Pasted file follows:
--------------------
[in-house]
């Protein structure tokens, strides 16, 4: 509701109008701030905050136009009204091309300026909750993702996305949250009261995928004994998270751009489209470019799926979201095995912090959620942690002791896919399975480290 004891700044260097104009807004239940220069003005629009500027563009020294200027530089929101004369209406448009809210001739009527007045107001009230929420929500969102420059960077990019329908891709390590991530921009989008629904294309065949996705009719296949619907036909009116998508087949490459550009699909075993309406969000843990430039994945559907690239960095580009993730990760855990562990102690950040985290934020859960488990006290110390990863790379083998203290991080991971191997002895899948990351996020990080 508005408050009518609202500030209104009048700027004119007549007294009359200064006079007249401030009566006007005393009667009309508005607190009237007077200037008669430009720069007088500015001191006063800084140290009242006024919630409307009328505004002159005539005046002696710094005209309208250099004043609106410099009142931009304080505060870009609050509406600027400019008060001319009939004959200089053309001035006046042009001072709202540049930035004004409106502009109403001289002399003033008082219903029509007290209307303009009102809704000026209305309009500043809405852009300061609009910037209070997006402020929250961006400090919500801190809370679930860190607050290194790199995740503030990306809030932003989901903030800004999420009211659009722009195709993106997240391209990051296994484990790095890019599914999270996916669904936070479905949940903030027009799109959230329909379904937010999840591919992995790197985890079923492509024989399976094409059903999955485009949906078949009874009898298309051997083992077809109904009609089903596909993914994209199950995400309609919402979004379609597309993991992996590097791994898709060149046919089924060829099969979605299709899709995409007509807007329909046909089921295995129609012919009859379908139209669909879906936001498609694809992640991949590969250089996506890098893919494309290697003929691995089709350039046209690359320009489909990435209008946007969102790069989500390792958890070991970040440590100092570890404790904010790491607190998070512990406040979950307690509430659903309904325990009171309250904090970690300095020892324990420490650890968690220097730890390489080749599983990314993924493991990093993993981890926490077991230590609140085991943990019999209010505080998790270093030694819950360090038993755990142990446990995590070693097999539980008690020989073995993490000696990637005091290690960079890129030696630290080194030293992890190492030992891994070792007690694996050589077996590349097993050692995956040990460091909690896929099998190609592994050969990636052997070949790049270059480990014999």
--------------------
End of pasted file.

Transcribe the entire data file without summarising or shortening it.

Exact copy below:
[in-house]
């Protein structure tokens, strides 16, 4: 509701109008701030905050136009009204091309300026909750993702996305949250009261995928004994998270751009489209470019799926979201095995912090959620942690002791896919399975480290 004891700044260097104009807004239940220069003005629009500027563009020294200027530089929101004369209406448009809210001739009527007045107001009230929420929500969102420059960077990019329908891709390590991530921009989008629904294309065949996705009719296949619907036909009116998508087949490459550009699909075993309406969000843990430039994945559907690239960095580009993730990760855990562990102690950040985290934020859960488990006290110390990863790379083998203290991080991971191997002895899948990351996020990080 508005408050009518609202500030209104009048700027004119007549007294009359200064006079007249401030009566006007005393009667009309508005607190009237007077200037008669430009720069007088500015001191006063800084140290009242006024919630409307009328505004002159005539005046002696710094005209309208250099004043609106410099009142931009304080505060870009609050509406600027400019008060001319009939004959200089053309001035006046042009001072709202540049930035004004409106502009109403001289002399003033008082219903029509007290209307303009009102809704000026209305309009500043809405852009300061609009910037209070997006402020929250961006400090919500801190809370679930860190607050290194790199995740503030990306809030932003989901903030800004999420009211659009722009195709993106997240391209990051296994484990790095890019599914999270996916669904936070479905949940903030027009799109959230329909379904937010999840591919992995790197985890079923492509024989399976094409059903999955485009949906078949009874009898298309051997083992077809109904009609089903596909993914994209199950995400309609919402979004379609597309993991992996590097791994898709060149046919089924060829099969979605299709899709995409007509807007329909046909089921295995129609012919009859379908139209669909879906936001498609694809992640991949590969250089996506890098893919494309290697003929691995089709350039046209690359320009489909990435209008946007969102790069989500390792958890070991970040440590100092570890404790904010790491607190998070512990406040979950307690509430659903309904325990009171309250904090970690300095020892324990420490650890968690220097730890390489080749599983990314993924493991990093993993981890926490077991230590609140085991943990019999209010505080998790270093030694819950360090038993755990142990446990995590070693097999539980008690020989073995993490000696990637005091290690960079890129030696630290080194030293992890190492030992891994070792007690694996050589077996590349097993050692995956040990460091909690896929099998190609592994050969990636052997070949790049270059480990014999």